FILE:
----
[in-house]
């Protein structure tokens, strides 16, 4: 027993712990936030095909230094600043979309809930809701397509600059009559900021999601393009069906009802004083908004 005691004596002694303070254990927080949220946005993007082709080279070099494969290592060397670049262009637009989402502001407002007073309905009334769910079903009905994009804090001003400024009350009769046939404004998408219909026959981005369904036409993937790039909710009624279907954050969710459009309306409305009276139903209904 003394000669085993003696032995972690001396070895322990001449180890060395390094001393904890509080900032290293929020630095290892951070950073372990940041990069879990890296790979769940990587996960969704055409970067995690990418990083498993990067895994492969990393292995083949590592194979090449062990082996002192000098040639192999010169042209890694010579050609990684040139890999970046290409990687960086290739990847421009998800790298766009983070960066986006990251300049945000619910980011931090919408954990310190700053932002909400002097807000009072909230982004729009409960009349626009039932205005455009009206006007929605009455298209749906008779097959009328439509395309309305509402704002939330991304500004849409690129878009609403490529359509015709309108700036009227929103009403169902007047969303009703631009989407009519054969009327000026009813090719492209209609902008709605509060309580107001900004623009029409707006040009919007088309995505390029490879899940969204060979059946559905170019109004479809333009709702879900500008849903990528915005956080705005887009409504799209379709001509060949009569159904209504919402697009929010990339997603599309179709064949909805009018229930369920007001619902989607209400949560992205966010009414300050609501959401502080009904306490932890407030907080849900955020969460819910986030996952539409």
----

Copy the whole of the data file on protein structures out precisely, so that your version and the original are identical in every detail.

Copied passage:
[in-house]
């Protein structure tokens, strides 16, 4: 027993712990936030095909230094600043979309809930809701397509600059009559900021999601393009069906009802004083908004 005691004596002694303070254990927080949220946005993007082709080279070099494969290592060397670049262009637009989402502001407002007073309905009334769910079903009905994009804090001003400024009350009769046939404004998408219909026959981005369904036409993937790039909710009624279907954050969710459009309306409305009276139903209904 003394000669085993003696032995972690001396070895322990001449180890060395390094001393904890509080900032290293929020630095290892951070950073372990940041990069879990890296790979769940990587996960969704055409970067995690990418990083498993990067895994492969990393292995083949590592194979090449062990082996002192000098040639192999010169042209890694010579050609990684040139890999970046290409990687960086290739990847421009998800790298766009983070960066986006990251300049945000619910980011931090919408954990310190700053932002909400002097807000009072909230982004729009409960009349626009039932205005455009009206006007929605009455298209749906008779097959009328439509395309309305509402704002939330991304500004849409690129878009609403490529359509015709309108700036009227929103009403169902007047969303009703631009989407009519054969009327000026009813090719492209209609902008709605509060309580107001900004623009029409707006040009919007088309995505390029490879899940969204060979059946559905170019109004479809333009709702879900500008849903990528915005956080705005887009409504799209379709001509060949009569159904209504919402697009929010990339997603599309179709064949909805009018229930369920007001619902989607209400949560992205966010009414300050609501959401502080009904306490932890407030907080849900955020969460819910986030996952539409």